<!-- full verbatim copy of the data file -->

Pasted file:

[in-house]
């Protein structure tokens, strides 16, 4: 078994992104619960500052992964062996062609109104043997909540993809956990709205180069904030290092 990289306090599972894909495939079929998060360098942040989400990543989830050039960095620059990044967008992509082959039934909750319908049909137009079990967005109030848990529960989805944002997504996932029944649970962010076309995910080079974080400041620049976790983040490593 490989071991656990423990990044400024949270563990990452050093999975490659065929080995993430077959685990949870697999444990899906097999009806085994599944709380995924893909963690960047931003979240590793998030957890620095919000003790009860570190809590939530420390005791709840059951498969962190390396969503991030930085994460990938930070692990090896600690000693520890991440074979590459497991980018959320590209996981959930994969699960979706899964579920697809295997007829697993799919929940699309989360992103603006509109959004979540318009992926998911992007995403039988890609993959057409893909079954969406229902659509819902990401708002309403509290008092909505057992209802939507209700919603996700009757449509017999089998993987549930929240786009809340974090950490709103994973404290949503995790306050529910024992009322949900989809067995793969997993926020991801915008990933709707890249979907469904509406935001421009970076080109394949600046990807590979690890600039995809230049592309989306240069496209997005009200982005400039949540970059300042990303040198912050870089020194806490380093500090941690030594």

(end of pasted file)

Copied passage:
[in-house]
């Protein structure tokens, strides 16, 4: 078994992104619960500052992964062996062609109104043997909540993809956990709205180069904030290092 990289306090599972894909495939079929998060360098942040989400990543989830050039960095620059990044967008992509082959039934909750319908049909137009079990967005109030848990529960989805944002997504996932029944649970962010076309995910080079974080400041620049976790983040490593 490989071991656990423990990044400024949270563990990452050093999975490659065929080995993430077959685990949870697999444990899906097999009806085994599944709380995924893909963690960047931003979240590793998030957890620095919000003790009860570190809590939530420390005791709840059951498969962190390396969503991030930085994460990938930070692990090896600690000693520890991440074979590459497991980018959320590209996981959930994969699960979706899964579920697809295997007829697993799919929940699309989360992103603006509109959004979540318009992926998911992007995403039988890609993959057409893909079954969406229902659509819902990401708002309403509290008092909505057992209802939507209700919603996700009757449509017999089998993987549930929240786009809340974090950490709103994973404290949503995790306050529910024992009322949900989809067995793969997993926020991801915008990933709707890249979907469904509406935001421009970076080109394949600046990807590979690890600039995809230049592309989306240069496209997005009200982005400039949540970059300042990303040198912050870089020194806490380093500090941690030594």